Edmunds doesn't offer an escrow service at all, so if you see an ad for a vehicle that suggests using the company to hold your cash, steer clear. You should also report the ad or any other sites boasting similar Edmunds-backed deals straight to the companies that host them. As always, if you think you've been taken advantage of, contact your bank as quickly as possible to try to stop the transaction.
SANTA MONICA, Calif.--(BUSINESS WIRE)-
Edmunds.com, the premier online resource for automotive information, is currently working with authorities, web hosts and banks to put an end to a scam that victimizes online car-shoppers.
"Sellers are not the ones who need the protection that an escrow service offers. As a safeguard, the buyer should always choose the escrow service"
"If you see a classified ad that references an Edmunds escrow service, please report it immediately to the Web site hosting the ad," encourages Edmunds.com Senior Vice President and General Counsel Kenneth Levin. "Edmunds.com does not have an escrow service, but criminals are fraudulently using our site's name, logo and likeness to induce car buyers to send them the payment for the car -- falsely assuring them that the money will be safely held until the vehicle is delivered."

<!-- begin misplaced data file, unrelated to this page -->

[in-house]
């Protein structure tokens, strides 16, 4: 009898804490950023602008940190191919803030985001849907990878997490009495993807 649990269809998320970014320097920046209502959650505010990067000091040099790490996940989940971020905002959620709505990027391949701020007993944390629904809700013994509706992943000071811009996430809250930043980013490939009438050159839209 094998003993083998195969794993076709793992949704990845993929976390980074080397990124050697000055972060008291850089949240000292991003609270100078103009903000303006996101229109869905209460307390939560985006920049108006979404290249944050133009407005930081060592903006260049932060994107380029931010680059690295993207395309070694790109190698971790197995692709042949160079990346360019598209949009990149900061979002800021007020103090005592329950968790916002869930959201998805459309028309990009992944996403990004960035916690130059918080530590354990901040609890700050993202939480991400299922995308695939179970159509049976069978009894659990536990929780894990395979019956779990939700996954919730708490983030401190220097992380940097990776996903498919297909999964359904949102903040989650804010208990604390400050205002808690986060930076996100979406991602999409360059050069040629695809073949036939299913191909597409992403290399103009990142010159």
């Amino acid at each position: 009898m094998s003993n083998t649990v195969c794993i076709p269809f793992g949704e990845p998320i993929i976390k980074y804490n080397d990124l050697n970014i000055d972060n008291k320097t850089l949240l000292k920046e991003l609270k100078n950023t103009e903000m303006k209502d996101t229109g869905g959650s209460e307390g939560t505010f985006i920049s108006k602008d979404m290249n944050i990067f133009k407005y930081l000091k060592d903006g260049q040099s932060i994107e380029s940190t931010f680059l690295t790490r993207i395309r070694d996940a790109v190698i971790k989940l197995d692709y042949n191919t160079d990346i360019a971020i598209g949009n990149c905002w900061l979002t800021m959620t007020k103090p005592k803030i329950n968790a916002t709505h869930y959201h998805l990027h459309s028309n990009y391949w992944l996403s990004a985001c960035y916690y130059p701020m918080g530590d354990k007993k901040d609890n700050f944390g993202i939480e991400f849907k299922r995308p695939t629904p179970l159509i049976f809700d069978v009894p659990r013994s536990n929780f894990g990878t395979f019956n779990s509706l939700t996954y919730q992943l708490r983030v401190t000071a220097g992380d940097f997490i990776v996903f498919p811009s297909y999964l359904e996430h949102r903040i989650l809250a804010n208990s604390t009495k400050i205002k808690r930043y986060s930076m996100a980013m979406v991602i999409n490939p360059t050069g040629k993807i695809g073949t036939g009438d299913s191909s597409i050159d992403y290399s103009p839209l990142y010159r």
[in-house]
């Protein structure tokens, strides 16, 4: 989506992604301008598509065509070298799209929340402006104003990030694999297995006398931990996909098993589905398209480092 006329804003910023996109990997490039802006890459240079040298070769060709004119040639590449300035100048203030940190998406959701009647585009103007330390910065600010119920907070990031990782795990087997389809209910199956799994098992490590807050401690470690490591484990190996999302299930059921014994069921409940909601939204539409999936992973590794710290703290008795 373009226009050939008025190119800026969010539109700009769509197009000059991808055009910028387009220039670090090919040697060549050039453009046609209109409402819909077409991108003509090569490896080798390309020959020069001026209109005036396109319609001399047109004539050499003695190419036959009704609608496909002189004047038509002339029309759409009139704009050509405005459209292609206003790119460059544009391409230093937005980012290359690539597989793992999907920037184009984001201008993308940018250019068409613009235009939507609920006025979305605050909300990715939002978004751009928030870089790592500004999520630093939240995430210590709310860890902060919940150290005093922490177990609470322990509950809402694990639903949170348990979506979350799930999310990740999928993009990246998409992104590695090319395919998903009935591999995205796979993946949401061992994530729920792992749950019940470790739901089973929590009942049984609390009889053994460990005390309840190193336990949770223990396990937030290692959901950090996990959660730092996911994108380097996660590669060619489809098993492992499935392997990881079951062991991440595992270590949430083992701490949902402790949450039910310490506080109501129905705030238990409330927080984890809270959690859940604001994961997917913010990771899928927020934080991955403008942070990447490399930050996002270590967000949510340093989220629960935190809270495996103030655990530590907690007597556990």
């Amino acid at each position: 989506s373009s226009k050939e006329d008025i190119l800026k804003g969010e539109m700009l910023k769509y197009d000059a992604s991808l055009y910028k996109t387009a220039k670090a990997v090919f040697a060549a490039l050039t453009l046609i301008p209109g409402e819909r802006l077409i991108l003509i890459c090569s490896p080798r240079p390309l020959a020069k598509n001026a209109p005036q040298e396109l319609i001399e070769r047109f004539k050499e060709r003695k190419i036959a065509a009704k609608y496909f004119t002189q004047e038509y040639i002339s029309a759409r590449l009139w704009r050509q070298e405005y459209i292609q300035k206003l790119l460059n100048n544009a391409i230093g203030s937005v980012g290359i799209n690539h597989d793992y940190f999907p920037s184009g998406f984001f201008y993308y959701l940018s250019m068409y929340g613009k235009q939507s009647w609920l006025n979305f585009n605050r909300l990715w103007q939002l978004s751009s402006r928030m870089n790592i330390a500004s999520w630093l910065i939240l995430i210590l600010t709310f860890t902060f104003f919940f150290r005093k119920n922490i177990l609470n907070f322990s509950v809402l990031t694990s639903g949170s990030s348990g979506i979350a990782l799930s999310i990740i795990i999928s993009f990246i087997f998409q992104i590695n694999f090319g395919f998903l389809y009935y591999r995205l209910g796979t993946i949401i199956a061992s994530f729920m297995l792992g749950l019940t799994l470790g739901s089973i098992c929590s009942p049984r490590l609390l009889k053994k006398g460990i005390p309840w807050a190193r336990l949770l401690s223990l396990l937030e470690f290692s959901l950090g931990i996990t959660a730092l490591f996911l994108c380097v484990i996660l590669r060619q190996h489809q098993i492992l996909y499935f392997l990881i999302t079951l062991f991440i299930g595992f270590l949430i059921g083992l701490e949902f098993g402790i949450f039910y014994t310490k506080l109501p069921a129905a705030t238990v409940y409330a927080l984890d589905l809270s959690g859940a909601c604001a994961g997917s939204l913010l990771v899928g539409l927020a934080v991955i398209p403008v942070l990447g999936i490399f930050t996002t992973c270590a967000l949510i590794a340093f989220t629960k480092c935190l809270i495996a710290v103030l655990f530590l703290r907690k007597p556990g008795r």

Edmunds.com was successful in shutting down the fraudulent Web sites www.edmundspayment.com, and www.edmundsautopayment.com, but is concerned that other such sites may emerge.
"Sellers are not the ones who need the protection that an escrow service offers. As a safeguard, the buyer should always choose the escrow service," asserts Edmunds.com Senior Consumer Advice Editor Philip Reed who provides additional tips in his article Online Car-Buying Fraud at http://www.edmunds.com/advice/buying/articles/115910/article.html.
People who believe that they were victimized by a scam should contact their bank as soon as possible to seek assistance canceling the transaction. Fraudulent used car advertisements should be reported directly to the Web sites that hosted them. AutoTrader.com, Cars.com and eBay Motors each provide guidance on the subject. Edmunds.com links to their pages from its online car-buying fraud resource page at http://www.edmunds.com/industry-car-news/.